Kettlebell Training? Remember To Hydrate!

Why Do I Need To Drink So Much Water?

If you’re training with kettlebells, you know that they’ll get you huffing and puffing like a freight train and sweating like a racehorse.  To keep functioning at your best, you need to hydrate (drink water) frequently, before, during and after your workout.

Many of us use bottled water, but there are some things you should know about the containers that commercially bottled water comes in.  I have several concerns with bottled water, the first of which is, are there really problems with the chemicals from the plastics leeching out into the water and then into our system?  Reading across the web, I don’t see that’s there’s a consensus whether there is or not.

My second problem with bottled water is storage.  The most economical way to buy bottled water is in the large flats (available in warehouse stores, for instance.)  I’ve always run into a problem with storage space, and then having my kids reuse the bottles, sharing germs and leaving their empties around the house.

My third concern is cost.  Granted a flat of bottled water doesn’t cost a lot.  However, when you’re already paying for your well water or city water, why pay extra for bottled water? 

Some will say the taste is different.  Several studies have shown, however, that the taste of tap water is equal to or better than bottled water.  In fact, some bottled water is nothing more than filtered tap water.  So how much water is enough?

Drink When You’re Thirsty?  Or Maybe More Often.

A recent Los Angeles Times report indicated that the long-held belief that 8-10 glasses of water a day may not necessarily be true, and no one they spoke to could name the origins of that belief.  Even an author of a book on water!

Most current research has scaled back the 8-10 glasses of water a day requirement, and replaced it with “drink water when you’re thirsty.”  In fact, an April 2, 2008 CBS News report states that”…researchers argue that a healthy adult only needs to consume the amount of water they lose every day – about a quart-and-a-half, or four to six glasses.”  Seems like common sense, no?

For athletes, and for our purposes, kettlebell athletes, remaining hydrated is a no-brainer.  Just try to complete multiple sets of 25 reps in the swing, one of the easiest kettlebell exercises, without having water handy.  The “simple” swing will get your respiration rate up (you’ll be breathing heavy), and every breath out sends a little moisture from your body with it, not to mention the sweat you’ll be producing and evaporating from your skin.  Having water nearby and drinking a swallow or two between sets will help provide some relief.

Reports do indicate that the longer you exercise (over 60 minutes) the more water you’ll need to prevent dehydration and cramps.  Dehydration, for instance, was one of the main factors that knocked forced 12 teams out of the U.S. Army’s Best Ranger competition this year.

“Day 1 was the roughest Day 1 I have experienced,” said Sgt. Jeremy Billings, a member of Team 9 who teamed up with Sgt. 1st Class Jeremiah Beck to represent the 75th Ranger Regiment. “Last year, it was pretty easy. I did 24 miles, and it was easier than this year on the road march. It was hot; I know teams weren’t drinking water enough. It’s just heat cramps.”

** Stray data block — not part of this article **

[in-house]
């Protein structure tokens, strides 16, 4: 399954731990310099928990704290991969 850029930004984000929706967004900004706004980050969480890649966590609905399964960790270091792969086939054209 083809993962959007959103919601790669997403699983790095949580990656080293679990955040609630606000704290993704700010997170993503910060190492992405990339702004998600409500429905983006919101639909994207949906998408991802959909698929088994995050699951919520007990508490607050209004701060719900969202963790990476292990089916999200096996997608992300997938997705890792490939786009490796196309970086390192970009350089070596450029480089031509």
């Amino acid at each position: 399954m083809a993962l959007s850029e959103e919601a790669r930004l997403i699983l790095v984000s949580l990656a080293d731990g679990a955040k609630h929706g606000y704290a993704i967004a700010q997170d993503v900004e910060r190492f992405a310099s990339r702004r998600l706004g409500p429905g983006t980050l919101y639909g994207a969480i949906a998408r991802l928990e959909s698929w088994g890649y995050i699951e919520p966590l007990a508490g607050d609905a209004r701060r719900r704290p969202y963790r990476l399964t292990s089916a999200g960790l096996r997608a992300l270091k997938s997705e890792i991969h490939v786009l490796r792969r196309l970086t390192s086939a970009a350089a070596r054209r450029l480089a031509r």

Dehydration decreases blood volume making the heart work harder to push the blood through the circulatory system.  The harder the heart has to work, the more fatigue sets in, which can lead to cramping, heat stroke and heat exhaustion.  To prevent dehydration, the “drink only when thirsty” rule goes out the window.  Oftentimes, when the brain gives the signal to drink, the body is well past the point where a quick drink will help.  Therefore, prior hydration before  and during extended events is key to preventing dehydration.

A Green Solution

Yes, I think many of the current trends towards “Greening” our life go a bit far and cost an arm and a leg, however in this case, I think it’s a win/win situation. 

The answer?  Keep a re-useable bottle handy for your workout or just for your daily activities. 

First, you’ll save money in the long run.  A Camelbak 25 oz., BPA-free bottle will cost you $9.00.  That’s about the cost of two flats of water.  Using your one bottle and water from the tap will save you the cost of the commercially bottles water, free up storage space, and relieve you from having to take up valuable space in your recycling bin.

Second, many hard plastic water bottles contain the chemical Bisphenol-A (BPA), and while current research is not conclusive as to the long-term effects of BPA, why take the chance if a healthier alternative is available?

Third, metal bottles sometimes affect the flavor of whatever you put in them.  And if it tastes funny, you’ll be less likely to drink it.  Which then defeats the whole purpose of staying hydrated! 

Those of us that use kettlebells play the “Green” way using a minimum of equipment and a minimum of space while maximizing our health, so take it one step further and consider a re-useable water bottle.  Remember, stay hydrated and stay healthy!

16 ounce –

REI CamelBak Classic Bottle - 16 oz.

25 ounce –

REI CamelBak Classic Bottle - 25 oz.

32 ounce –

REI CamelBak Classic Bottle - 32 oz.


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